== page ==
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From: "Roy C. Lackey" 
Subject: (urth) Chenille's dagger
Date: Fri, 25 Oct 2002 02:34:35 -0500

Crush writes:
>Well, Crane *does* give Chenille the dagger, but it was originally owned by

That's not how I read it. It's on the page before that "friend" quote. (279,
paper) "He'd got it specially made for me, or anyhow the picture put on."
The "he" is Crane. He did the same thing with the needler he gave
Hyacinth--had it engraved with the namesake flowers.

> Poppy was flat out lying when she said there was a guy named Cat who
>she and sometimes Orpine serviced. Note that the only person who can
>contradict this story is dead.

The guy named Cat is irrelevant. It was Orchid who jumped to the conclusion
that the dagger belonged to a man named Cat--because of the cat image on the

>This is why Musk becomes so agitated when
>Silk carefully studies the knife. Everyone is looking for the owner of the
>knife as if he is responsible:

The owner of the knife _is_ responsible for Orpine's death--Chenille.

>The "cat" on the handle is a "civet" (or so I read it). "Civet" is a type
>feline but it is also a musky yellowish fluid taken from glands in the anal
>pouch of the civet used as a perfume. So civet is a type of musk. Silk when
>studying the picture ponders the drop of blood and considers its possible
>association with Blood the person. So the picture is of a "civet with

The cat on the handle is an ordinary cat. The specific description of the
handle's image is: "a scarlet cat strutted with a tiny black mouse in its
jaws. The cat's fiery tail circled the hilt." There is no "drop of blood".
Two pages later Silk is thinking about the pictured cat, which reminds him
of the images on the needler. He goes on thinking:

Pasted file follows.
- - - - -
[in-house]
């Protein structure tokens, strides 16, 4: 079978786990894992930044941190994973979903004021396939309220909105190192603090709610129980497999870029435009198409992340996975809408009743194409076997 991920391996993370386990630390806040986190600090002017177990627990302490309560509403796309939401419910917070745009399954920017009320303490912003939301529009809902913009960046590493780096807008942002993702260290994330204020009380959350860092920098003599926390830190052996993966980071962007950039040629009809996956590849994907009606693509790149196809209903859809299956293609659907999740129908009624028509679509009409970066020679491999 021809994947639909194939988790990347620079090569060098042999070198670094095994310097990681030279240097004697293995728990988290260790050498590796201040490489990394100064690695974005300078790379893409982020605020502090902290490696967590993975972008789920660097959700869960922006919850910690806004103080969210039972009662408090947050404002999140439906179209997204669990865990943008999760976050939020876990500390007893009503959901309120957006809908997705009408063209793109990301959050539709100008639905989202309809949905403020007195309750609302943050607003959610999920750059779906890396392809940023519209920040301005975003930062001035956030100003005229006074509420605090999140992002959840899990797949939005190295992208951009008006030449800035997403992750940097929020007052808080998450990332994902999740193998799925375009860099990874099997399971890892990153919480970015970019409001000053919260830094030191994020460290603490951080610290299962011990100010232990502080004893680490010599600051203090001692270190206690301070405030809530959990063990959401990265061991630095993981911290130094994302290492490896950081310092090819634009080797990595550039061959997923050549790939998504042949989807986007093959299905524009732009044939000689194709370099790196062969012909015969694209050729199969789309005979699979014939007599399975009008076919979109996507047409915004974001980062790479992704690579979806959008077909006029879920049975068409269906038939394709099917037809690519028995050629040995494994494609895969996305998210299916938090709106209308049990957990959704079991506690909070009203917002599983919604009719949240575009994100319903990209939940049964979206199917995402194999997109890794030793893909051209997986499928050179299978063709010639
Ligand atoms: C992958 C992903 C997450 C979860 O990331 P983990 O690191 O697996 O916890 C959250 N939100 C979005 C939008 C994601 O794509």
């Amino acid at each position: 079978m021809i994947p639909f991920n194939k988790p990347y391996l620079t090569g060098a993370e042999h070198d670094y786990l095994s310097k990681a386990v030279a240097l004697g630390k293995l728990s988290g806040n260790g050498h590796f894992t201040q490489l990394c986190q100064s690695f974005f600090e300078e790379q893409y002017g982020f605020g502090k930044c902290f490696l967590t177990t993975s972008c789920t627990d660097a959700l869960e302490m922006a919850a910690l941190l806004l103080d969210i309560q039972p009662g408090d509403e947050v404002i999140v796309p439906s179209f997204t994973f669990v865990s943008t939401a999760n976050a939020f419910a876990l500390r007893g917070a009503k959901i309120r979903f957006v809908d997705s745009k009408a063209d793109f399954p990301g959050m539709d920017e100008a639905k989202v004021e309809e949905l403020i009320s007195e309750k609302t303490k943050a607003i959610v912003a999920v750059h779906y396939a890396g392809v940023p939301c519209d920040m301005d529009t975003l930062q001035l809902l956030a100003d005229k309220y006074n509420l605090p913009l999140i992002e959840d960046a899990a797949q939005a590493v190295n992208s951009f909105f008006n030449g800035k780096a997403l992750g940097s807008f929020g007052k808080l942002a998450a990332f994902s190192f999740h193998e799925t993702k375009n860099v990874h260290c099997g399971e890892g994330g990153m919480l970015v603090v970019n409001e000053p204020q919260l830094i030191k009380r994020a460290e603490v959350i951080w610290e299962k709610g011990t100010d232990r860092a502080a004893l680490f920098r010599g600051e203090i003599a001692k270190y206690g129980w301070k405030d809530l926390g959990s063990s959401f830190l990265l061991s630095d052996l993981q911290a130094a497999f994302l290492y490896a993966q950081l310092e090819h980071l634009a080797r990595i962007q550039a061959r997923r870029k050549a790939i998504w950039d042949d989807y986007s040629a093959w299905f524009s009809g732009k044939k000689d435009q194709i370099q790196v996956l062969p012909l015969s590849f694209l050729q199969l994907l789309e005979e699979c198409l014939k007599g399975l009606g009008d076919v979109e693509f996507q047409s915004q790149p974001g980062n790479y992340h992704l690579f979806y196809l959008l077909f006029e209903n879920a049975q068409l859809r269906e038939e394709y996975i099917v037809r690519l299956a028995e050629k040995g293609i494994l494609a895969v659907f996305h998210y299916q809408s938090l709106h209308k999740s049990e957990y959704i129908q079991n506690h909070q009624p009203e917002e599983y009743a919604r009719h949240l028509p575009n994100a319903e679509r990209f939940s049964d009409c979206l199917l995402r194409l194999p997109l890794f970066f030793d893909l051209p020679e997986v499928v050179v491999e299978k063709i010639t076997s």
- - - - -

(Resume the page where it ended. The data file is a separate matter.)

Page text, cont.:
"Blood's name . . . If the dagger had been made for him, the picture on
its hilt would have shown blood, presumably: a bloody dagger of the same
design, perhaps, or something of that sort. The cat had held a mouse in its
jaws, and mice thus caught by cats bled, of course; but he could recall *no
blood* in the picture, and the captive mouse had been quite small. He was no
artist, but after putting himself in the place of the one who had drawn and
tinted that picture, he decided that the mouse had been included mostly to
indicate that *the cat was in fact a cat, and not some other cat-like
animal*, a panther for example. The mouse had been a kind of badge, in other
words." (emphasis added)

>Furthermore, Silk considers the mouse in the cat's mouth. He decides it is
>"badge" of some sort. Well whose badge is the mouse? Apollo's - denoting
>patronage of medicine. Another connection between Silk and Apollo.
>Musk owns Silk's mantaeon, so he has Silk in his power just as the cat has
>the mouse in his mouth.

The mouse in the image is a "badge" only in the sense that it identifies the
cat as a cat.

Silk continues thinking:

    "The cat itself had been scarlet, *but hardly with blood*; even a large
mouse would not have bled as much as that, and the cat had presumably been
tinted to indicate that it was somehow burning. Its upright tail had
actually been tipped with fire." (emphasis added) (255-56, paper)

The cat on the dagger hilt has nothing to do with Musk. The title of the
chapter in which Orpine was murdered is "The Cat With The Red-Hot Tail". The
next chapter, where Silk interviews Chenille, explains the image.

    "Do you know, Patera, I'd never even seen chenille, not to know it was
my flower anyway, till he [Crane] brought me a bouquet for my room last
spring? And I love it--that's when I did my hair this color. He said
sometimes they call it burning cattail." (279, paper)

This is repeated about three pages before the end of chapter three in LAKE,
when Chenille was at the manse.

    "Crane was a friend, just like I said yesterday. He was nice, and he
brought me things, when he didn't have to. You remember about the bouquet of
chenille? Little stuff like that, but nice. Most of the girls like him, and
sometimes I give him a free one. He's got a thing for big girls. He sort of
laughs about it."

What the exact connection between "chenille" and the plant "cattail" may be,
I don't know. I would speculate that it is because cattail has "long, brown,
fuzzy, cylindrical flower spikes" (Webster's), which probably look something
like a caterpillar. At any rate, the text makes the connection. Crane gave
personalized gifts to both Hyacinth and Chenille, engraved with images of
their names because neither of them could read.



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